Set-Up/Execution: Three starting places of even numbers. One set of players start on one side of a line and must dribble/run with the ball horizontally from one side to the other. Another set of players start on a different line, and must run vertically from one side to the other. But compounding matters, they don’t only have to scan for the other set of players, but for the defenders. If a defender wins the ball, they finish the job of dribbling to the end line, as the player that lost the ball takes their place. If the attacker gets all the way across to their end line, they turn around, and scan for the perceived right moment to go back across the way they came.

This is utter chaos and madness. What it accomplishes is the ability for players to constantly scan the field and to perceive where they have space, and where they lack space. There lies the tactical foundations to this activity. When do you take space? When do you pause? When do you speed up or slow down? And not just when. It even raises the question of where and how to take space.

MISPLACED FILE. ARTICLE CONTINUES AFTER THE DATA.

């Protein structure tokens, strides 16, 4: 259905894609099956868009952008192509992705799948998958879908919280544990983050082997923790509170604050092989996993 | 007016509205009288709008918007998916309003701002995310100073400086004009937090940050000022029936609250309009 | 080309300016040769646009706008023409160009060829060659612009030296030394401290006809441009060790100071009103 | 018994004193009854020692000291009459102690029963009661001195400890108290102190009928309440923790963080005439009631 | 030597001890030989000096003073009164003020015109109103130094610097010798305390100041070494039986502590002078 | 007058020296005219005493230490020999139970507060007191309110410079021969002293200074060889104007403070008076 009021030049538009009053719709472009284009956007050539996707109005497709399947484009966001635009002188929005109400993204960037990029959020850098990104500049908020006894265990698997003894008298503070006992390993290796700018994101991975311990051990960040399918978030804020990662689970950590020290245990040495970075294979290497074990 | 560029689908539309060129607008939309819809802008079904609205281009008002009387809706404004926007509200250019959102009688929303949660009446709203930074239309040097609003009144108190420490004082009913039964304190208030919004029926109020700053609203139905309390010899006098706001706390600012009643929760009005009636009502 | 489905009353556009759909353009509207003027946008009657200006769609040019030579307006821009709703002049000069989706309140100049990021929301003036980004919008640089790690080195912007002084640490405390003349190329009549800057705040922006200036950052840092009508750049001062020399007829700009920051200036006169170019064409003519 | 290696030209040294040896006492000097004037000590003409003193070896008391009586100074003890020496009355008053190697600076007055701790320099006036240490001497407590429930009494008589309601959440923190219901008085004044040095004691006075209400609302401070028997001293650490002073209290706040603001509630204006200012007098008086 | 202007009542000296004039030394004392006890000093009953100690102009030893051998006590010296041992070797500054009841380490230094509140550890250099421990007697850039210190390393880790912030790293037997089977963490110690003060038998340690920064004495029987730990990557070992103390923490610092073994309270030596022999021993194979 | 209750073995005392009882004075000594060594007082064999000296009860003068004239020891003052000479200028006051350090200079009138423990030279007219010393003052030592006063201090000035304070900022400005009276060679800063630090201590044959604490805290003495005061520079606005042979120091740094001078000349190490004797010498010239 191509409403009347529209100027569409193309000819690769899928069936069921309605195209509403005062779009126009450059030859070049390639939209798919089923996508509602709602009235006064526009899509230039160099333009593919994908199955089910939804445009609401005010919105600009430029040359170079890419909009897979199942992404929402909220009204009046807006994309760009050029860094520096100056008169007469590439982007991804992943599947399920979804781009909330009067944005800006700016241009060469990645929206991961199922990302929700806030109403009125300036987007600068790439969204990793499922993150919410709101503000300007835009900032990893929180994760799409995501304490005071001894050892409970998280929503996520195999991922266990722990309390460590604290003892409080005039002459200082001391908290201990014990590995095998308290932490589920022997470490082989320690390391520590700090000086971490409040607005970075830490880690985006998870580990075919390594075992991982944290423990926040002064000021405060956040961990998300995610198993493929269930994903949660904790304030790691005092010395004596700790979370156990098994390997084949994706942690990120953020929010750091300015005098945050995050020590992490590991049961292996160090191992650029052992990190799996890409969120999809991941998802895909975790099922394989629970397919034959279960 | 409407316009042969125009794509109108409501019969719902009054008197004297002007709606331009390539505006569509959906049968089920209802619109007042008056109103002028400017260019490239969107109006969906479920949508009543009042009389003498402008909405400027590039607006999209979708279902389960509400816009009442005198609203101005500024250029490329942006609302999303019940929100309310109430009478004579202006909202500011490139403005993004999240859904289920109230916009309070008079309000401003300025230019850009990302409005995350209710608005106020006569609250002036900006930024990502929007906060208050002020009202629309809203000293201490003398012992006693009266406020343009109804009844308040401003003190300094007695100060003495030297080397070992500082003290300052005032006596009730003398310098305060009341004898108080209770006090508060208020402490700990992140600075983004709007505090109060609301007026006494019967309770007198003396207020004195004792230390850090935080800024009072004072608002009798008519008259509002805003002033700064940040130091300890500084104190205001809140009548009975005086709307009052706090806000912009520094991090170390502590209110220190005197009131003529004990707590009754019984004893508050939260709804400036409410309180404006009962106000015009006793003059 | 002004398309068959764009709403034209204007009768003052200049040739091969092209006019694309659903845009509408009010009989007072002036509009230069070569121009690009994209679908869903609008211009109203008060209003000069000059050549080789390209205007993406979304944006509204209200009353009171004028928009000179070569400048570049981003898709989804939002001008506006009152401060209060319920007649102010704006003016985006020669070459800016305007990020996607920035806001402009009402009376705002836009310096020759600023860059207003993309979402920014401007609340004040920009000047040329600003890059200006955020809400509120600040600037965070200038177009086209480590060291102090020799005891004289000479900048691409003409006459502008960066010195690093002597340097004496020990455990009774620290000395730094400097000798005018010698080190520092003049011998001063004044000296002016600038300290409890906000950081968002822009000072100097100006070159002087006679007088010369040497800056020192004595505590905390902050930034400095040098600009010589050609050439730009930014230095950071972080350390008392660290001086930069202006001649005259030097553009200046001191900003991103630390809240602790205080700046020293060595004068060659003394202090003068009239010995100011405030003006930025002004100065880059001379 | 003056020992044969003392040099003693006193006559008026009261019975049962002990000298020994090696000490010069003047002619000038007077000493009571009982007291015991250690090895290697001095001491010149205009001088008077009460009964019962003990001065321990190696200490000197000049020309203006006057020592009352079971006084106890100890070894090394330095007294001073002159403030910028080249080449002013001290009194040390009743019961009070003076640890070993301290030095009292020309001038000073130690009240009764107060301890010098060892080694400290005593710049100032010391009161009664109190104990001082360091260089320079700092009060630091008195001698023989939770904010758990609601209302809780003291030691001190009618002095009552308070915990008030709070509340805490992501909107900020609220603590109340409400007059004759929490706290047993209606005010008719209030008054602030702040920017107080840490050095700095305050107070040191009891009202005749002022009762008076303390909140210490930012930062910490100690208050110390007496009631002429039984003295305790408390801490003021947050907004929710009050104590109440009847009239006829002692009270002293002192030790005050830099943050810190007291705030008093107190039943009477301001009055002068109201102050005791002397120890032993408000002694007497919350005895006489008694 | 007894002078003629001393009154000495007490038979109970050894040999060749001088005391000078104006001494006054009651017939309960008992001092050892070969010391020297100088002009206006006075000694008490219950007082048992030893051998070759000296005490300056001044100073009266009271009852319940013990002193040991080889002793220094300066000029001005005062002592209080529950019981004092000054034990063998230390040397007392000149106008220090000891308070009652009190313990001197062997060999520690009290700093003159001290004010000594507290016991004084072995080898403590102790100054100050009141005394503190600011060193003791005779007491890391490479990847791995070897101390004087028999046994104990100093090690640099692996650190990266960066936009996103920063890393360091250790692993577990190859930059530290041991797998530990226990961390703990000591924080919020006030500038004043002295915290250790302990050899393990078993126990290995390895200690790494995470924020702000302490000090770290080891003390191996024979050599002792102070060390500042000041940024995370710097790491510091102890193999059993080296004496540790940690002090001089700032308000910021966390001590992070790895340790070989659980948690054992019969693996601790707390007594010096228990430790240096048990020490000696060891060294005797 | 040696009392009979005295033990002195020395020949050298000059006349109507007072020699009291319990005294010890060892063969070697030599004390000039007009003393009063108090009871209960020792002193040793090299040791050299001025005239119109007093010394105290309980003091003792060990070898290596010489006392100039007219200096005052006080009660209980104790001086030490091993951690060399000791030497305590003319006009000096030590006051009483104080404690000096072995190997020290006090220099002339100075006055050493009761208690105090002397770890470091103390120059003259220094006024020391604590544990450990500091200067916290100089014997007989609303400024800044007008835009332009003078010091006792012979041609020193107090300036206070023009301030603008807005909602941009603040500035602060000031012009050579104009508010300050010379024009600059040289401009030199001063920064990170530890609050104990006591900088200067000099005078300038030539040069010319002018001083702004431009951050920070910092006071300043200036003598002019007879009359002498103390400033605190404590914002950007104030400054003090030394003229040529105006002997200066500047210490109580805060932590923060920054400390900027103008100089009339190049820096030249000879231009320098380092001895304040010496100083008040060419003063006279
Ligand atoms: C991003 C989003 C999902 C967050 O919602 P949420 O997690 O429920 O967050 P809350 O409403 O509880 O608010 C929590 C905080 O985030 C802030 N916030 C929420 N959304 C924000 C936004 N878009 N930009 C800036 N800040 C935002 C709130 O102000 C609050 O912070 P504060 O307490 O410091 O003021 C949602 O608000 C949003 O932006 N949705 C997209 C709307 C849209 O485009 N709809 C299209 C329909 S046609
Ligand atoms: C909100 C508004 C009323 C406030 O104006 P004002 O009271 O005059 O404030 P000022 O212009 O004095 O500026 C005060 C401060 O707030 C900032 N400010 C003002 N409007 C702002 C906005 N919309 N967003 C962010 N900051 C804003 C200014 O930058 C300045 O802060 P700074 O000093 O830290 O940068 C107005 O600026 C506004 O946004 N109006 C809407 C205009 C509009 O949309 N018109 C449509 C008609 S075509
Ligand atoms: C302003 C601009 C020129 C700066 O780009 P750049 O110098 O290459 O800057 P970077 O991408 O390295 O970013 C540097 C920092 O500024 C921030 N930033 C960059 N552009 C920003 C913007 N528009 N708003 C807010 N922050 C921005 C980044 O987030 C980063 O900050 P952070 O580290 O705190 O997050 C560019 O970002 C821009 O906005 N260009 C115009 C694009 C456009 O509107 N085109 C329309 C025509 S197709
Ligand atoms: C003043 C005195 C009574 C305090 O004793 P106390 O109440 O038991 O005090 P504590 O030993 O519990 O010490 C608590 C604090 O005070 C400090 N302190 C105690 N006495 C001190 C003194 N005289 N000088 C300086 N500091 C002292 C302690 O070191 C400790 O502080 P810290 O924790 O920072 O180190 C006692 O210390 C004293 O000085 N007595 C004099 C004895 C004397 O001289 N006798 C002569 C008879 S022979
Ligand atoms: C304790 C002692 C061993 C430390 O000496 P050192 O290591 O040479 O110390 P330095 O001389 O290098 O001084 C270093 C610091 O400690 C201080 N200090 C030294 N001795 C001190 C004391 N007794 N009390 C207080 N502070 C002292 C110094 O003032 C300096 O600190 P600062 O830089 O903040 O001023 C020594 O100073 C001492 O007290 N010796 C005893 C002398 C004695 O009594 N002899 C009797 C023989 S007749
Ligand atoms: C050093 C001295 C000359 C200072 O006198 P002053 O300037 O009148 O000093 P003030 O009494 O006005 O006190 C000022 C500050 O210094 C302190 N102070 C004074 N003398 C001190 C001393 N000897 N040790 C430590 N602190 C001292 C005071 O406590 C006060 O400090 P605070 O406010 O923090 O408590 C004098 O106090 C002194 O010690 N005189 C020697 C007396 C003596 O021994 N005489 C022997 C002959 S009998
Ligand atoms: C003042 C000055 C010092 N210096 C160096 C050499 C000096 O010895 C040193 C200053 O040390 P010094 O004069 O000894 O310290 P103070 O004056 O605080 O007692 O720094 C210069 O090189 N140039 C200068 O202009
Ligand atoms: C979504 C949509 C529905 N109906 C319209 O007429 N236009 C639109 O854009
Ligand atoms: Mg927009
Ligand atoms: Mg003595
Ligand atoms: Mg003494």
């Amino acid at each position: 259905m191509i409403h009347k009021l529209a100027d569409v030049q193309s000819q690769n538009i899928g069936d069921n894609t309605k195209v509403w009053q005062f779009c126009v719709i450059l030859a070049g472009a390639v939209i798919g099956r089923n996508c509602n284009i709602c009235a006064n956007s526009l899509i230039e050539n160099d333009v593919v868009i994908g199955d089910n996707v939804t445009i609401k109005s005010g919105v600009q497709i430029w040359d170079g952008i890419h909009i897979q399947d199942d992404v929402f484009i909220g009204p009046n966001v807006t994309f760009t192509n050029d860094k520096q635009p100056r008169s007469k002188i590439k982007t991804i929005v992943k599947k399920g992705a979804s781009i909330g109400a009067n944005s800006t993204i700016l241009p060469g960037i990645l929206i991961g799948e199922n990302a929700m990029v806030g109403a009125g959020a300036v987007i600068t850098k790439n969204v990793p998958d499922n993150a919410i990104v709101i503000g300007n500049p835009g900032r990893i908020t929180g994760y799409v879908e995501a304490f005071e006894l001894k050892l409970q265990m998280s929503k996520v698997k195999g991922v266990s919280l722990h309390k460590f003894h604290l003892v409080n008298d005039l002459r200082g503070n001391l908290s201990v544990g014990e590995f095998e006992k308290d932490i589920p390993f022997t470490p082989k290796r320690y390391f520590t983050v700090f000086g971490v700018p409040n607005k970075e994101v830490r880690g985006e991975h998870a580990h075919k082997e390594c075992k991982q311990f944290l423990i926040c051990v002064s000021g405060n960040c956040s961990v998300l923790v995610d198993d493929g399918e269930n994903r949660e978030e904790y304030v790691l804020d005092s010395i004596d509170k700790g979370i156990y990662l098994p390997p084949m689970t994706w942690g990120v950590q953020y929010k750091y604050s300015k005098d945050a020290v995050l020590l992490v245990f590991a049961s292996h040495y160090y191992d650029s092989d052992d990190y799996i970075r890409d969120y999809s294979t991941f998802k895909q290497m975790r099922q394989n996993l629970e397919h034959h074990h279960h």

Simultaneously, you’re working on several technical components. That includes:

  • How to keep the ball close to the body and away from the defenders.
  • Utilizing a mix of skill moves, turns, and 1v1 dribbling decisions to evade defenders and avoid other dribblers.
  • Intermixing moments of controlled speed on the ball.
  • How to angle the body to defend in 1v1 situations and force the player into traps (such as another defender or to the outside boundary).
  • What kind of body stance to adopt when defending in different moments, including distance, use of the body to win the ball, and physical positioning.

While there is a method of scoring, direction, and a target/objective, that target is not the typical way of scoring a point in the game. Therefore, we are downgrading the pursuit of scoring a goal in the typical sense to upgrade the focus on achieving a technical skill for success.